Decentralized renewable energy doesn’t top the climate and energy agenda in Europe or the United States, but for very different reasons. In Europe, there has already been substantial development of decentralized renewable energy, and policy makers have moved on to discussions of 100% renewable energy. In the United States, by contrast, well-heeled interest groups tend to dominate renewable energy discourse, and American energy policy reflects their paradigm of centralized generation dependent on high-voltage transmission lines.
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About John Farrell
John Farrell directs the Energy Self-Reliant States and Communities program at the Institute for Local Self-Reliance and he focuses on energy policy developments that best expand the benefits of local ownership and dispersed generation of renewable energy. More
A new report by the Institute for Local Self-Reliance (ILSR), Community Solar Power: Obstacles and Opportunities , examines nine community solar projects, the policies that made them possible, and the (substantial)barriers that remain. Successful community solar power projects in Colorado, Maryland, and North Carolina are knocking down the price of residential-scale solar photovoltaics (PV) by… Continue reading
Community solar power can offer unique benefits in the expansion of solar power, from greater participation and ownership of solar to a greater dispersion of the economic benefits of harnessing the sun’s energy. But community solar faces significant barriers in a market wherethe “old rules” favor corporate, large-scale development. New rules – better community solar policy and regulations – are needed to remove these barriers. Continue reading
Community solar power has the promise of making solar more affordable, bringing sun-powered electricity to renters or people with shady roofs, and dispersing the economics benefits of renewable energy generation. But while a few pioneering projects have broken through the barriers to community solar power, the rules, incentives, and policies for solar PV restrict the potential of community solar. Next week, ILSR will release its report on community solar.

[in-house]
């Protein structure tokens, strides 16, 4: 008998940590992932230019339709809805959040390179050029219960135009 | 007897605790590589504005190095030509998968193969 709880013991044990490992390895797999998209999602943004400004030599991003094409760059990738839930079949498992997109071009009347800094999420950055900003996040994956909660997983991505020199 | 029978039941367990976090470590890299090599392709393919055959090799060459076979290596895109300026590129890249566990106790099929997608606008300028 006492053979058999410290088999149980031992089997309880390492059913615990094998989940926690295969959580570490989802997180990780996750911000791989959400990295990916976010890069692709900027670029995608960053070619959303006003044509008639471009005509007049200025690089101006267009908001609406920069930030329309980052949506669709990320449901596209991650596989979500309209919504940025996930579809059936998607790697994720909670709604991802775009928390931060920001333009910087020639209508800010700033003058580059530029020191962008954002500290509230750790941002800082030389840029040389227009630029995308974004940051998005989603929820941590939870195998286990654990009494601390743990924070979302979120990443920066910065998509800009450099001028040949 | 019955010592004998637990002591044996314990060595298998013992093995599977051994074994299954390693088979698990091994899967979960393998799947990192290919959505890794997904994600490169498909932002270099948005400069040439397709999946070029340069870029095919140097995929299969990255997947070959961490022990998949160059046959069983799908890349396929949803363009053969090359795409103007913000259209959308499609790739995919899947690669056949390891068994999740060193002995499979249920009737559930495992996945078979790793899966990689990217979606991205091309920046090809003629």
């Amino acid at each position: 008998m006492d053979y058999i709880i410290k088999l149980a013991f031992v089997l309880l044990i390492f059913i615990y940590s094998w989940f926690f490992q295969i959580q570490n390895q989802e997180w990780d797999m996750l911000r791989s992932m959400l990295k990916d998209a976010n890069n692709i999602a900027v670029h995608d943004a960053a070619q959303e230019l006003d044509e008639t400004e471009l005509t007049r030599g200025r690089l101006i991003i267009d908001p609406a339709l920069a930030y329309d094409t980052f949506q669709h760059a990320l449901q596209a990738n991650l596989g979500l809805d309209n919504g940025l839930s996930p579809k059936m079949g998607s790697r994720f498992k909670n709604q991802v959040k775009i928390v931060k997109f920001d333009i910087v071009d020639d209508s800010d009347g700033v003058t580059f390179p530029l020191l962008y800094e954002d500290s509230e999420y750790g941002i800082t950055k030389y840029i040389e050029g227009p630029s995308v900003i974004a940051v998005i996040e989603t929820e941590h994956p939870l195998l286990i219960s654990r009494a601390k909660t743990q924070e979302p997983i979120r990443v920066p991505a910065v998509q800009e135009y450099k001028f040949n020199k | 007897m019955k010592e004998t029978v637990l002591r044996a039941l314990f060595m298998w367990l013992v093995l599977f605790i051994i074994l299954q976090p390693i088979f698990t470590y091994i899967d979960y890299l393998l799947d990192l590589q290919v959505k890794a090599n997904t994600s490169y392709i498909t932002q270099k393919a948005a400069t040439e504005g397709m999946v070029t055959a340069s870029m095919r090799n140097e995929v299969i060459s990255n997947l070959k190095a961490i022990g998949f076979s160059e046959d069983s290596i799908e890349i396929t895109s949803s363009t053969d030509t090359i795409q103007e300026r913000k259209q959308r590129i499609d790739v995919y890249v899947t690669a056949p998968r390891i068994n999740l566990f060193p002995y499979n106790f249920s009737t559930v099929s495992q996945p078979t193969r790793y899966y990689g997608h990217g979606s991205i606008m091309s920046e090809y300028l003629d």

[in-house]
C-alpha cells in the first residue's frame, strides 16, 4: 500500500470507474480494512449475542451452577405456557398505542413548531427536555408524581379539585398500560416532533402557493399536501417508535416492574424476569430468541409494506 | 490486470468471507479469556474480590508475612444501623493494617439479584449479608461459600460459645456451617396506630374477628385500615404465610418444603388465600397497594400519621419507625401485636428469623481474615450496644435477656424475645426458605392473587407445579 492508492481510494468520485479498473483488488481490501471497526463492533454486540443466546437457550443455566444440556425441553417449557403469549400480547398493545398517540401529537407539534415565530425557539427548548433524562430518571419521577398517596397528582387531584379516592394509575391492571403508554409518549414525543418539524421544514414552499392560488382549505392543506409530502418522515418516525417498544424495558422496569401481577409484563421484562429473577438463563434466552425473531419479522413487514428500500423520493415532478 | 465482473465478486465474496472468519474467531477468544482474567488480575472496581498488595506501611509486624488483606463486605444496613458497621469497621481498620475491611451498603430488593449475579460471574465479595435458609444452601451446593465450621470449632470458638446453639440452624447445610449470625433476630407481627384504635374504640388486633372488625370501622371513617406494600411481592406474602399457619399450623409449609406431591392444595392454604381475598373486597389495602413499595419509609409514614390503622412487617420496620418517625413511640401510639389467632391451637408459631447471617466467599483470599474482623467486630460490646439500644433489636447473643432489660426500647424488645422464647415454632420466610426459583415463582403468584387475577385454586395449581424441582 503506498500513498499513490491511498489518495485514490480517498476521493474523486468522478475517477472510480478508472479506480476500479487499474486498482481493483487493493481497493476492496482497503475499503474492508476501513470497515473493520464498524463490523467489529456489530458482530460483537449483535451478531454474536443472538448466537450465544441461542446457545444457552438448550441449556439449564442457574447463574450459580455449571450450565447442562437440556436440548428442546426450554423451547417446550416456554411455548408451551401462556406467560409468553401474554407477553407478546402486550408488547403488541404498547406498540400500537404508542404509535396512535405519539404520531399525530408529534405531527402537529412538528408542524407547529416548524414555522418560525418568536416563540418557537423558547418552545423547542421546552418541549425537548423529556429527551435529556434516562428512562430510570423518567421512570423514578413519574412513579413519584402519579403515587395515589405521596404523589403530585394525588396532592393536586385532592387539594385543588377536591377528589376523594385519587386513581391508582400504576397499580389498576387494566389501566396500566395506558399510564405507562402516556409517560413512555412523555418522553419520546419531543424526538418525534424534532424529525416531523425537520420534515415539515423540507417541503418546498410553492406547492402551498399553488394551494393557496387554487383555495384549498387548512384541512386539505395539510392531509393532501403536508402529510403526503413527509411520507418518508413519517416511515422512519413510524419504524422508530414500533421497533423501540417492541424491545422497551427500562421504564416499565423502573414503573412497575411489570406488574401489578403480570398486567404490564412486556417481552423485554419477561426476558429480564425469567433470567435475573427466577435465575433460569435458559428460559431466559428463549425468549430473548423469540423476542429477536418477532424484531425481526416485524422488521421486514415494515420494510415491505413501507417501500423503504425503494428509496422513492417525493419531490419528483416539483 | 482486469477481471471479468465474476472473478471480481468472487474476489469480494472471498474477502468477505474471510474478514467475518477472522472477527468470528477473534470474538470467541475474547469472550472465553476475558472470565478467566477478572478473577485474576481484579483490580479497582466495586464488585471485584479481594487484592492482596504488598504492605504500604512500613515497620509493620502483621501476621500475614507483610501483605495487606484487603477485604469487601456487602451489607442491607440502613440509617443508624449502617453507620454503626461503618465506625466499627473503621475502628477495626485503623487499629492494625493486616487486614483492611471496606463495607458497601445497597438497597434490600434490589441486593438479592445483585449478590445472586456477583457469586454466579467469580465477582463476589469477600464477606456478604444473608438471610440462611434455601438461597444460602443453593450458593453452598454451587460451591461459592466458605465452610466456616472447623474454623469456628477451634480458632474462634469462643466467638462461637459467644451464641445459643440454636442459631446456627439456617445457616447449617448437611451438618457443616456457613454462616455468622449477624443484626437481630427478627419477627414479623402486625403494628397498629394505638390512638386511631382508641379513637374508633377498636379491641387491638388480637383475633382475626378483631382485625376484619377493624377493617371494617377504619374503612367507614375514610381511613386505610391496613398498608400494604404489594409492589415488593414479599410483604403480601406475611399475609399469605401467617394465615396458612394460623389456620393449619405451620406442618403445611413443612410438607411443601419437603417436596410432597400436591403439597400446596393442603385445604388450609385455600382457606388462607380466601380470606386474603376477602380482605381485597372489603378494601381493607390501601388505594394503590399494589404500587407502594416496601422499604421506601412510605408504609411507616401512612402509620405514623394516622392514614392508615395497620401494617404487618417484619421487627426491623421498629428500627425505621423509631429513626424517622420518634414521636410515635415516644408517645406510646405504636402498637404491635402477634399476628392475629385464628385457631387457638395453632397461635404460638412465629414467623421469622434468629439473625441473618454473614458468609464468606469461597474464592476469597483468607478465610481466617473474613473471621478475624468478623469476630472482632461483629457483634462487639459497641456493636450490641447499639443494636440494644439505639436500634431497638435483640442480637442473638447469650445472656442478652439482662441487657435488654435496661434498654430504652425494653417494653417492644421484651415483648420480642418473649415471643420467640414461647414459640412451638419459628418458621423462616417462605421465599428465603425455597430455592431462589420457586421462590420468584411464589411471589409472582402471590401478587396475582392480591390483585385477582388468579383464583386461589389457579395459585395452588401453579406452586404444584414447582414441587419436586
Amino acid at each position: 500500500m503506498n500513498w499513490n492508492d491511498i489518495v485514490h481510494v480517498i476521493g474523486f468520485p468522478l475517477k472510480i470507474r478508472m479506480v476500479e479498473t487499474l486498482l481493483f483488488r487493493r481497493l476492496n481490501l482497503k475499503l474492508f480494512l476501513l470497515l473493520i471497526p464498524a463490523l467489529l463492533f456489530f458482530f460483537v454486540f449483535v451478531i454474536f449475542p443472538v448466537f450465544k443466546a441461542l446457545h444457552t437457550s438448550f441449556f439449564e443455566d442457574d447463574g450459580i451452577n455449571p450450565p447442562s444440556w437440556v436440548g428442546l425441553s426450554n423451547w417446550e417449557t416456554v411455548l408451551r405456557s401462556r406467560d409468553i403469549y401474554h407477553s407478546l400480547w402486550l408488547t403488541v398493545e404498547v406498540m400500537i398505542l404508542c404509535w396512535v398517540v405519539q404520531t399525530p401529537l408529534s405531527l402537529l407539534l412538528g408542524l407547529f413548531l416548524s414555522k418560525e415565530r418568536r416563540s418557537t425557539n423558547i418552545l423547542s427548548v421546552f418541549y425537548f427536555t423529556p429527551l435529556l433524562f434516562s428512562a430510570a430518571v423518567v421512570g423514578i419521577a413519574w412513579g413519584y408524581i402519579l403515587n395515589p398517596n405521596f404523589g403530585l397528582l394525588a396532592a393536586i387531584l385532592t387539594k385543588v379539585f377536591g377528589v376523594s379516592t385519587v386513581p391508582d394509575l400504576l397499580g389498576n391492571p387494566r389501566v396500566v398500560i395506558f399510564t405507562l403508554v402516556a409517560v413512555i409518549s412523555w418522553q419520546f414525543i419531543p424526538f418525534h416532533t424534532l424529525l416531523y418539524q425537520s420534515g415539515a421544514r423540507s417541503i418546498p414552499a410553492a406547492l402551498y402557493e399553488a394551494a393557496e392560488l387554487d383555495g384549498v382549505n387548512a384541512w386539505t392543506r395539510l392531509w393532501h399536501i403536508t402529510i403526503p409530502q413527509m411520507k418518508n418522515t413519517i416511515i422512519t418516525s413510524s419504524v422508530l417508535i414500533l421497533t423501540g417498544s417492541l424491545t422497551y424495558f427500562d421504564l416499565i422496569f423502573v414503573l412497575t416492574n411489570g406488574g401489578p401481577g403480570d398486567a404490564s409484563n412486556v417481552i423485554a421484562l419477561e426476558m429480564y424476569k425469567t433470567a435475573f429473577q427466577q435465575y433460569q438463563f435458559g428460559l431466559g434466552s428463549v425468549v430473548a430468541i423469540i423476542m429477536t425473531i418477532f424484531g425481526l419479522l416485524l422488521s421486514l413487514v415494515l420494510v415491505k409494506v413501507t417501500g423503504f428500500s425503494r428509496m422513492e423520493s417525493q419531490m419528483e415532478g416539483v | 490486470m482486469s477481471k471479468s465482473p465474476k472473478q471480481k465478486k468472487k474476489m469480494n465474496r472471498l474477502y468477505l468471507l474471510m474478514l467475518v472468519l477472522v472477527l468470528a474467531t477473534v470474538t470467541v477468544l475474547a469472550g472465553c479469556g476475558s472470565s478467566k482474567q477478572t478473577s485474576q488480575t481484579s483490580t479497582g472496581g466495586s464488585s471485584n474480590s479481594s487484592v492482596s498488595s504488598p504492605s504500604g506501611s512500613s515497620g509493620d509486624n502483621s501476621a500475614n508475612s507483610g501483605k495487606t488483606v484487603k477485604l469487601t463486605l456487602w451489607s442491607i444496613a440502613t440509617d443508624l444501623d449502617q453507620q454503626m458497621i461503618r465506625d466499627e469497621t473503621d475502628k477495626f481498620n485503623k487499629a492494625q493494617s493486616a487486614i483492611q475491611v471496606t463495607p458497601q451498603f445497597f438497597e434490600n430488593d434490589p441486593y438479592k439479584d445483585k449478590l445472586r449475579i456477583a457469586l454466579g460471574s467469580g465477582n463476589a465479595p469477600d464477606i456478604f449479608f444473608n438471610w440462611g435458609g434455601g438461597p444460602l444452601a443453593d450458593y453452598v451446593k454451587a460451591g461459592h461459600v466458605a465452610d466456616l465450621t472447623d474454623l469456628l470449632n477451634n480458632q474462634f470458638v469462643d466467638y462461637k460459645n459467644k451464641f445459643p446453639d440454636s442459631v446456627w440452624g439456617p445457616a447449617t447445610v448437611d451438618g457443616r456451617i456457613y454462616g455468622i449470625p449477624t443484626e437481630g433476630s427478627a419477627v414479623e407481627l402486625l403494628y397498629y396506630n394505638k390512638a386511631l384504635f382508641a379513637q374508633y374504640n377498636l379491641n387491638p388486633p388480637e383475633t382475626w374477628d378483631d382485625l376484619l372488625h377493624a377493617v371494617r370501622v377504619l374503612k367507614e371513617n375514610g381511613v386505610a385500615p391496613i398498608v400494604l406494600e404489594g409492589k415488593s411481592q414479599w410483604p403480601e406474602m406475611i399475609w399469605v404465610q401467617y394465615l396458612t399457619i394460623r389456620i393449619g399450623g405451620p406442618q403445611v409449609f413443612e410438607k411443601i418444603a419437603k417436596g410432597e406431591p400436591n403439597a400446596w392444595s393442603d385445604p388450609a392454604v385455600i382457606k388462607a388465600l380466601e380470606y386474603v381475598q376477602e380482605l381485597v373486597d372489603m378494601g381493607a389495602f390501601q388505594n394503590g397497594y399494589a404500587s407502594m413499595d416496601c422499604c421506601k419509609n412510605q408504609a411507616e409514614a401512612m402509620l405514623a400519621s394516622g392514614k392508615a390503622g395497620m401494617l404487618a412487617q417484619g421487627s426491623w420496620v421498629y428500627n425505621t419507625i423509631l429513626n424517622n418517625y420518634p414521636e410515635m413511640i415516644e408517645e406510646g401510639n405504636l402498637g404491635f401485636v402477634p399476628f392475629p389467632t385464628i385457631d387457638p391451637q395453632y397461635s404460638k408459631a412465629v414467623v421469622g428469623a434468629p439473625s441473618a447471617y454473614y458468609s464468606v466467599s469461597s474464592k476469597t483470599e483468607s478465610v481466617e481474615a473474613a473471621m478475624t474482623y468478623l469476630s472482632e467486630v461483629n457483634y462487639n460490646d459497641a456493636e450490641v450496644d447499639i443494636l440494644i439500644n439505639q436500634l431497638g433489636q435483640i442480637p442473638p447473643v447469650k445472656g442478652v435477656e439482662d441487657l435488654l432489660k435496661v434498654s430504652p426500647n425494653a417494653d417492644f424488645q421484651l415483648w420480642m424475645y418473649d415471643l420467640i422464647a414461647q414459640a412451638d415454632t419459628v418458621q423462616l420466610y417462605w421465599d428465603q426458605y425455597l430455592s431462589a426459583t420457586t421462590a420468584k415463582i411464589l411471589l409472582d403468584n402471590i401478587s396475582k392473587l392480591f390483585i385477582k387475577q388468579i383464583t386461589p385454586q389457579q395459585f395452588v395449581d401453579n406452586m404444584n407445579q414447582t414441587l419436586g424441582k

The credit crisis may have crimped commercial wind turbine installations, but the economic stimulus cash grants in lieu of tax credits have given new life to community wind projects. Continue reading
The Federal Housing Finance Agency (FHFA) issued guidance yesterday that drew a line in the sand against municipal energy financing, a.k.a. Property Assessed Clean Energy (PACE) programs. These innovative initiatives provide energy efficiency retrofits for homeowners that are repaid through a property tax assessment. Since homeowners falling behind on payments must repay their PACE assessment before their mortgage, giant lenders Fannie Mae and Freddie Mac will consider participating households in default on their mortgages for receiving an energy efficiency retrofit via PACE. Their rationale is paper thin. Continue reading
Fannie Mae and Freddie Mac have told federal regulators and plan to release additional guidance indicating that the senior lien status of PACE liens is not acceptable. This declaration comes despite recent articles highlighting the minimal impact of PACE liens on the lenders’ balance sheets, White House and DOE support for the program, and the 23 states who have enabled Property Assessed Clean Energy Financing. Continue reading
A new study by the National Renewable Energy Laboratory (NREL) reinforces the findings of a 2009 report by the Institute for Local Self-Reliance (ILSR). The ILSR report, Energy Self-Reliant States, concluded that all 50 states could generate at least 25 percent of their electricity needs from in-state renewable energy while 31 could generate over 100 percent. Continue reading
On episode 24 of This Week in Energy, John Farrell discusses PACE, oil spills and smart grids with hosts Bob Tregilus and Nikki Gordon-Bloomfield. Continue reading